Transcutaneous electrical nerve stimulation, often known as “TENS” is a type of physical therapy that uses electrical stimulation to anesthetized areas of the body for short-term pain relief. TENS therapy utilizes small transmissions of electricity to pass electrical impulses through the body. These impulses will arouse the nerves to the point that they can get rid of pain reactions, decreasing pain for sometime. Sharp pain is most efficiently and successfully be treated with TENS therapy as these are usually "spot treatments," rather than continued treatments. Occasionally, some physicians will recommend patients to endure TENS therapy as a form of massage. Generally, a TENS component or unit is a moveable, pocket-sized, battery-powered device. The TENS unit makes use of a gentle, secure electrical signals to aid in managing the pain or ache.
Around 63 A.D, in Greece, electrical stimulation was used for relieving pain. In 1974, the foremost contemporary TENS was introduced in the United States of America. Originally, it was used for testing the forbearance of long-term pain patients to electrical stimulation. Currently, many people assume TENS as Electro Muscle Stimulation (EMS). Even though, EMS and TENS devices are alike, with both using long electric lead wires and electrodes, they are different. TENS is for stopping the pain, whereas EMS is for muscle triggering.
Usually, a TENS unit treats different kinds of aches. TENS can assist in minimizing sharp short-term pain, such as subsequent to surgical procedure or an accident. Chronic pain, like arthritis, back or muscle pain, or cancer pain may also be minimized with the help of TENS. Few people have difficulties in taking pain medications. For them, TENS is a secure, drug-free way to assist in controlling pain.
The theory behind TENS therapy is that a minute current brings relief from pain. It supersedes the pain pathway and ceases it. Fundamentally, it jumbles the signal that the brain is transferring out to cease the pain from happening. The electricity is also believed to force the body to produce a feel-good stuff that ceases or minimize the pain in that particular area of the body. Basically, TENS can alleviate pain by blocking the pain message transferred by the nervous system of the body. This is done by positioning electrodes over the painful area and applying an electrical current of low-volt.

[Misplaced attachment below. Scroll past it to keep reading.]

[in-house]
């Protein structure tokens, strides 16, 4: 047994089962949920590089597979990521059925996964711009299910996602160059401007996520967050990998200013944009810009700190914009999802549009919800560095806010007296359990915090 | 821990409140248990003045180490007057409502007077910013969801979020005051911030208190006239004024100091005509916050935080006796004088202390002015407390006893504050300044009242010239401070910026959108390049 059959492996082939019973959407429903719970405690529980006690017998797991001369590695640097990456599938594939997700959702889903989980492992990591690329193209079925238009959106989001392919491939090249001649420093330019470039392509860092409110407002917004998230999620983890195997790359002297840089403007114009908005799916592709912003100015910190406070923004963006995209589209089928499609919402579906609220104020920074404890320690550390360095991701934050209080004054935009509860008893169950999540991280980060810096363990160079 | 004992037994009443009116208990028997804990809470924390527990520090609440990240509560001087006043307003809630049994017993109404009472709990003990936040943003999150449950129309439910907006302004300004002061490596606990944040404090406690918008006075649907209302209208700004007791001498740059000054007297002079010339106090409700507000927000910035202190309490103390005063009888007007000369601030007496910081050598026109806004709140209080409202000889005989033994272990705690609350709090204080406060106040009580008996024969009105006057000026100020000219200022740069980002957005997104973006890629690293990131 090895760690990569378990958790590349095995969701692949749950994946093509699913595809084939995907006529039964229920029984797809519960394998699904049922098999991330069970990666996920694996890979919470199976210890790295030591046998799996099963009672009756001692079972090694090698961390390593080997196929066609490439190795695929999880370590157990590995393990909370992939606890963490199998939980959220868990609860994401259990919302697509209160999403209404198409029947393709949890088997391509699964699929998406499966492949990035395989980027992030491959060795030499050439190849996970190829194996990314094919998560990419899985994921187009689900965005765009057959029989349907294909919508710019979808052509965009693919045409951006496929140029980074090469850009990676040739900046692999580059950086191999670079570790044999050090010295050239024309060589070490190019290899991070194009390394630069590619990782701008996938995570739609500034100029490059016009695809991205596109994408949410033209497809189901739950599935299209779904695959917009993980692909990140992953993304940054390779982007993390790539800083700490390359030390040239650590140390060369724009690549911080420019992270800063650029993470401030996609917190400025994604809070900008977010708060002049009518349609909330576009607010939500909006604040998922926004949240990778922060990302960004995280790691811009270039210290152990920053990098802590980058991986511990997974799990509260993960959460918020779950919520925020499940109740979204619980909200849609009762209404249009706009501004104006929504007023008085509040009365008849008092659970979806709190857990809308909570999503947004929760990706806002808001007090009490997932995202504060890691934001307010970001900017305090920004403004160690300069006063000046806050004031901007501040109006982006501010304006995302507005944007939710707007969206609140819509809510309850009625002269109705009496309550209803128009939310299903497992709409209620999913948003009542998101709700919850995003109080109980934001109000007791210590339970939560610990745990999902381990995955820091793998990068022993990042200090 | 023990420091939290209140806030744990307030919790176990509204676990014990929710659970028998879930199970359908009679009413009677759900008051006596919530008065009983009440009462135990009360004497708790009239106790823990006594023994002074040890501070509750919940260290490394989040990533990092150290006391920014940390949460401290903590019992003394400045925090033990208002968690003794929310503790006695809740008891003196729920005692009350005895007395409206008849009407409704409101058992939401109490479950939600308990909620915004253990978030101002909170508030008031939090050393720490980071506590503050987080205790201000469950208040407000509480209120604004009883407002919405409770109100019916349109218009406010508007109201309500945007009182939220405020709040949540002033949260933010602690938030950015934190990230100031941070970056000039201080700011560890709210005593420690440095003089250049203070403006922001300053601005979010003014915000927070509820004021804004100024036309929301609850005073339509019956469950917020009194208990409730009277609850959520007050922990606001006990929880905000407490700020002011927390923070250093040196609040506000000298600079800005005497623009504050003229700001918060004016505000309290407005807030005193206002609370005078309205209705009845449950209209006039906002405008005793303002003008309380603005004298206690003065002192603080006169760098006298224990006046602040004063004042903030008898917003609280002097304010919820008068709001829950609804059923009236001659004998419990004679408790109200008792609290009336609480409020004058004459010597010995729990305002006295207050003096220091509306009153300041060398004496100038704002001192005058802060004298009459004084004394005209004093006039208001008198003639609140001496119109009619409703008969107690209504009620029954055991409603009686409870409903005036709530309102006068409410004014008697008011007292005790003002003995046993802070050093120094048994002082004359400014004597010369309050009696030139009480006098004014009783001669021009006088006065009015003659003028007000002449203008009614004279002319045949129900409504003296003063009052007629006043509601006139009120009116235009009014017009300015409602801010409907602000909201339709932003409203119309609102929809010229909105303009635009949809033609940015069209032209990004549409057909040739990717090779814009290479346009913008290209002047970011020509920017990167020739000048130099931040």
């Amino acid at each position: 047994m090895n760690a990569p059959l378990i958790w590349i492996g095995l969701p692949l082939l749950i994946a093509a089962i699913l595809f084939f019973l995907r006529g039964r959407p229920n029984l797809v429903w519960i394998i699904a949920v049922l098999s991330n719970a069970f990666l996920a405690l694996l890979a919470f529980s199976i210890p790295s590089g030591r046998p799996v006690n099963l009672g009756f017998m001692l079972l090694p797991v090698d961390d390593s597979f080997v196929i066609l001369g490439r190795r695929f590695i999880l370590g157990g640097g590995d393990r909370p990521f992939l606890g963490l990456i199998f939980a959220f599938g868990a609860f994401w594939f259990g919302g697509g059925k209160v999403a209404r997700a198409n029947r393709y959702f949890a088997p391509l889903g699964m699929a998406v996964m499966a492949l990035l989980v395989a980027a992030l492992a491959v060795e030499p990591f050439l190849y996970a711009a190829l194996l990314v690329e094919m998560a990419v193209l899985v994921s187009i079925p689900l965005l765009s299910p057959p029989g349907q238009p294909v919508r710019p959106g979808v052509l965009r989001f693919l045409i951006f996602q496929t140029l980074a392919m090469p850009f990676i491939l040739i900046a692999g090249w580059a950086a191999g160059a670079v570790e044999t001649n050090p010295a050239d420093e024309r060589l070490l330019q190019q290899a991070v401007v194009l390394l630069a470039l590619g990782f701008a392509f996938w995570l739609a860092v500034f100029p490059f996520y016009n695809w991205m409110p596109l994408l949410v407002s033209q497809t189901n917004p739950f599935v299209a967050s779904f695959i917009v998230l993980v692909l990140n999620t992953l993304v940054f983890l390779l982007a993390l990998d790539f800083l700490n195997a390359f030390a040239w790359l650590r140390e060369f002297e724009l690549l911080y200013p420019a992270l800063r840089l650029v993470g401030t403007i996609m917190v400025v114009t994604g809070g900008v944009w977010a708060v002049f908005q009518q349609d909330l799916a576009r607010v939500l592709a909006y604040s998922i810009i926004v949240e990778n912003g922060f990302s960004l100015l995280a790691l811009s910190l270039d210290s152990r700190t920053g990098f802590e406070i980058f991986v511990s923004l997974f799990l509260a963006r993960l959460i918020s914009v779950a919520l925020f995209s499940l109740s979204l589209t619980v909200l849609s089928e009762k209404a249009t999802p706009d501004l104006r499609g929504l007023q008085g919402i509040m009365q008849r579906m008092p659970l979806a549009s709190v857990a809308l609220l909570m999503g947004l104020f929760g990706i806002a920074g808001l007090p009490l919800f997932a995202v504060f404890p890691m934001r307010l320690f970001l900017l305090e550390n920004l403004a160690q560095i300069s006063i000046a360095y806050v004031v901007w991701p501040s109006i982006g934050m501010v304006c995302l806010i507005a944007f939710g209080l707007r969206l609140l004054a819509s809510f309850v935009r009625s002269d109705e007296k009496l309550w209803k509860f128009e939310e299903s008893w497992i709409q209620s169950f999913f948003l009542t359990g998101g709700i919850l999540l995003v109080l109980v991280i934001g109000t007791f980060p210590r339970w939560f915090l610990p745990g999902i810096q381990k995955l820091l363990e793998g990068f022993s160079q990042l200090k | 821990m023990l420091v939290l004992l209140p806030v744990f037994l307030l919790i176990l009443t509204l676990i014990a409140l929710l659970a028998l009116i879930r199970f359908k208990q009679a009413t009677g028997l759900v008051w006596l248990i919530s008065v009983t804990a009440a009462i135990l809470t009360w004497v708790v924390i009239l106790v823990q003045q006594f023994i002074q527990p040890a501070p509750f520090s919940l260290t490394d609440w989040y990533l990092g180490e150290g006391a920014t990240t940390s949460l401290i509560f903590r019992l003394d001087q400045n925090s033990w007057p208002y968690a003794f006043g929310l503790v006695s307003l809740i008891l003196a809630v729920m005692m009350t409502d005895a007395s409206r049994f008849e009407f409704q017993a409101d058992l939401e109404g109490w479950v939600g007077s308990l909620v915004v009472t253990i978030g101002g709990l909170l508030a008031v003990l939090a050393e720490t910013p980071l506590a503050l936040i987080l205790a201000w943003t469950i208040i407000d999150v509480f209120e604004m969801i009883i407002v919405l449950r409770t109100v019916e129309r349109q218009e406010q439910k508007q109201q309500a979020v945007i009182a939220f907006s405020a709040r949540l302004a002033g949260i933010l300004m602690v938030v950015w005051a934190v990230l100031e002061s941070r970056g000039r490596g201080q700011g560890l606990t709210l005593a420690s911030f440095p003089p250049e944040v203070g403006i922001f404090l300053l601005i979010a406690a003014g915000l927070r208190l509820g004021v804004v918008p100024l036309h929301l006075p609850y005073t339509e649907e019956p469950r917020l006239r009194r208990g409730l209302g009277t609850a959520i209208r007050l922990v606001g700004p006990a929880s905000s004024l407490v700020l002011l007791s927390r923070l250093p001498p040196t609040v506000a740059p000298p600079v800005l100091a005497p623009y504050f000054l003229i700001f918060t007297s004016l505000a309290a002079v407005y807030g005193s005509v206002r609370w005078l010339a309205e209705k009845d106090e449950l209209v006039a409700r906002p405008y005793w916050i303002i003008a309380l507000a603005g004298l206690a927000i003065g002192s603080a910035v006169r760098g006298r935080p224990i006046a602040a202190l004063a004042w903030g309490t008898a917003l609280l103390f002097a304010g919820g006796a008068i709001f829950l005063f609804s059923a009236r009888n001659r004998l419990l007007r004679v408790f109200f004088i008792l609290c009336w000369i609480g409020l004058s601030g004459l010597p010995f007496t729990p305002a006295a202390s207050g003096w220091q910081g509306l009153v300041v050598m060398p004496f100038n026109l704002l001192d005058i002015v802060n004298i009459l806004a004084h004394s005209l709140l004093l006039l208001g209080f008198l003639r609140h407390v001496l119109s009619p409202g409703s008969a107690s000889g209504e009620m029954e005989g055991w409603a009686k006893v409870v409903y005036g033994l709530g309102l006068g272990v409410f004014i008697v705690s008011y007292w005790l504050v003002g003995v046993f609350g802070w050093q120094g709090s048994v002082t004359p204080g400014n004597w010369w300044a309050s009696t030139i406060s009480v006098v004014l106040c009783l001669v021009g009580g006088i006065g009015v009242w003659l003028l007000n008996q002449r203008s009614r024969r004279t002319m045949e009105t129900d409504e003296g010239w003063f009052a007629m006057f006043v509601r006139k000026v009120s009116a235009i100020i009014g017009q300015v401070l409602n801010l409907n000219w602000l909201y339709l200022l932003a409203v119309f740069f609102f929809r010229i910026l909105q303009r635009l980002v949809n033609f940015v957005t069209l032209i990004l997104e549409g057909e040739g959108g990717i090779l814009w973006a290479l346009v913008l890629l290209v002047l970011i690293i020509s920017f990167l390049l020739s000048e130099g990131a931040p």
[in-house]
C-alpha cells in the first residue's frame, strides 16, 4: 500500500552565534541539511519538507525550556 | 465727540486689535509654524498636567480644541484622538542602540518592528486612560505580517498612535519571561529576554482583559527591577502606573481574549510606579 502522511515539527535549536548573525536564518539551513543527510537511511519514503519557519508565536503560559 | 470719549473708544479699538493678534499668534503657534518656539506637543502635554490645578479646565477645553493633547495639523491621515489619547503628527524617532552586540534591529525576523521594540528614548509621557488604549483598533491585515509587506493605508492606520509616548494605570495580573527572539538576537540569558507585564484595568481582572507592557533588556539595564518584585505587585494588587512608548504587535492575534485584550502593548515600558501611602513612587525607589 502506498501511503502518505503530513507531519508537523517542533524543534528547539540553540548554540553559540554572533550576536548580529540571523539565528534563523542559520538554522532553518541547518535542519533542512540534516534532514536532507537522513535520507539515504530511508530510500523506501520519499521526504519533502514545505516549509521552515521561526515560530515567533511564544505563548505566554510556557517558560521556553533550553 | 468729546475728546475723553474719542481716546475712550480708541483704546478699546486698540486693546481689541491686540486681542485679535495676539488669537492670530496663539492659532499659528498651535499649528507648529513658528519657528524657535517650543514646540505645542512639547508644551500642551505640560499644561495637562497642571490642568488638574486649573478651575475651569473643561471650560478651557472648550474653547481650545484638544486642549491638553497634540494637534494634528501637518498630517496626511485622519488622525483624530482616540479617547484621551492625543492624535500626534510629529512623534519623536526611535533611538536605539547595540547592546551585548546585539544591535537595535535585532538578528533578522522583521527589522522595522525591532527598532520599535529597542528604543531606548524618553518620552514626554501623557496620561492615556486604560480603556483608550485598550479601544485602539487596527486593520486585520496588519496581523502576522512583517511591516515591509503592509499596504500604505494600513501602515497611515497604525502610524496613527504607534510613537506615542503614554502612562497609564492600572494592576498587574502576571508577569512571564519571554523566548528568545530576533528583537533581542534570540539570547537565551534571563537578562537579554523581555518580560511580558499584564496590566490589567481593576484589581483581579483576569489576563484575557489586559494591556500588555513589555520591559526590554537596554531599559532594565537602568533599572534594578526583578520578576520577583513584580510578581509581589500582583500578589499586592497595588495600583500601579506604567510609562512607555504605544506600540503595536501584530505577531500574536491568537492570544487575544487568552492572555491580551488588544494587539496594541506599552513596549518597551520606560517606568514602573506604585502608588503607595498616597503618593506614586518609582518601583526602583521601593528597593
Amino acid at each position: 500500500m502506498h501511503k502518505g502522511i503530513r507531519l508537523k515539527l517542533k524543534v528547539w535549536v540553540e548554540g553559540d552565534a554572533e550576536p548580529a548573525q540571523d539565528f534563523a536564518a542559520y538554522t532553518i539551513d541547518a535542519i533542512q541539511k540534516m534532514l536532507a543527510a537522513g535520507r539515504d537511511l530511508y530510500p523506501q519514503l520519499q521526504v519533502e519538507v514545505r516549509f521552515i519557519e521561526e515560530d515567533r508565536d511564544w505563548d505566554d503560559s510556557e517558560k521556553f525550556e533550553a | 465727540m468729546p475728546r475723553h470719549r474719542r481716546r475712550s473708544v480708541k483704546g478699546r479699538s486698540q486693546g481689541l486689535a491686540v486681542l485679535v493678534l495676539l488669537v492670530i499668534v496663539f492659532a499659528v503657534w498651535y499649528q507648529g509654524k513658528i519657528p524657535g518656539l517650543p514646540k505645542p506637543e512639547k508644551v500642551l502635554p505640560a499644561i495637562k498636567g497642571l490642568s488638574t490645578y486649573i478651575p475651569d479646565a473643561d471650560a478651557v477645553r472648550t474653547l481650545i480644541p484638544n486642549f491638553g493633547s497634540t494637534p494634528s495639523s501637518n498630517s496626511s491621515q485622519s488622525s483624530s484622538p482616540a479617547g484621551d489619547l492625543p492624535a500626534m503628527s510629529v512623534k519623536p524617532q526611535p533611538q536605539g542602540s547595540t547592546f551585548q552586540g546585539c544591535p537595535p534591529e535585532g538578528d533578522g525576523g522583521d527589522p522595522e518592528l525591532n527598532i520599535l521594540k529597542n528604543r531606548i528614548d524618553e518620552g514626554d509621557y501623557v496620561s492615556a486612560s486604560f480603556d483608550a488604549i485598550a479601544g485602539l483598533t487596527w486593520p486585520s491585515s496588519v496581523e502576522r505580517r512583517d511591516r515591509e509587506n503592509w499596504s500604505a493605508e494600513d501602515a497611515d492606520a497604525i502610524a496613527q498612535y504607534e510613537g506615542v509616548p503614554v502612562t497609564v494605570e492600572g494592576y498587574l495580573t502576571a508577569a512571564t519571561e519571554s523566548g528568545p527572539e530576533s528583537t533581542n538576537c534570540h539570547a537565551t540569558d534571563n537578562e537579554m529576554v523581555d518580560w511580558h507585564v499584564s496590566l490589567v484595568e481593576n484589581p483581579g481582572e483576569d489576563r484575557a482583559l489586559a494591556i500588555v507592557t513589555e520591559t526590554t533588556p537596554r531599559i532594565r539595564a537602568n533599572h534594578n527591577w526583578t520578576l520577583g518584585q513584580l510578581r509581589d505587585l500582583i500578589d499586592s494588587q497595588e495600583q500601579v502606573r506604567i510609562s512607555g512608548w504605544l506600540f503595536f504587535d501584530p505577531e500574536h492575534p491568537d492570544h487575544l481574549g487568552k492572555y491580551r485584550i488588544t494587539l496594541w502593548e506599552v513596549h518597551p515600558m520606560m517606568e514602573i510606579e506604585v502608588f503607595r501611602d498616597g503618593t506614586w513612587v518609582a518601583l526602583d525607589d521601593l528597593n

TENS minimizes pain by transferring minute electrical impulses through electrodes which will be a sticky patch positioned on the skin. The electrical signals pass through the TENS unit through wires to the electrodes. Then the following reactions happen:
Positioning the electrodes in the right place is crucial. If the electrodes are put in the wrong place the pain may not be minimized. If the electrodes are placed wrongly, the pain could even get worse. The electrodes should never be put near the eyes. The electrodes should not be positioned over the nerves from the neck to the throat or brain. The electrodes are placed in different places on the skin. The position and location of the electrode in the skin relies on the kind and place of the pain.
Some physicians and doctors have found that positioning the electrodes along acupuncture points is also helpful. Moreover, it is good to change the location of the electrodes in each treatment to stay away from skin irritation.
Generally, in most patients, the higher frequencies used in the treatment procedure was observed to have best outcomes. Typically, frequencies between 90 and 130 are recommended. However, minimizing pain by means of TENS differs from individual to individual and on various parts of the body. Sometimes, bursts of electricity are blasted through the leads in levels of seven to nine pulses at a time at frequencies of about 150. This is done only for patients who need more intensified treatment. This burst of electricity may be known as “Electronic acupuncture”.
In one research, patients at the National Institutes of Health who suffered from chronic obstructive pulmonary disease (COPD) were treated with TENS for 45 minutes to monitor if the treatment assisted in relieving the symptoms. This was done by placing leads on the patients' backs just behind their lungs and left in place, liberating a stream of electricity for 45 minutes of an hour. The patients who received the TENS treatment were significantly able to breathe easier following the procedure than those who received a placebo with no electricity transmitted through the wires.
Generally, TENS is considered to be safe, with no side-effects. The low-volt electrical current transferred through the electrodes only make a way into the skin to the level of the nerve fibers, more often only one to two inches, which usually causes no harm to most people. Nevertheless, those with cardiac conditions and/or pacemakers, and pregnant women must take advice from their physician, prior to using TENS.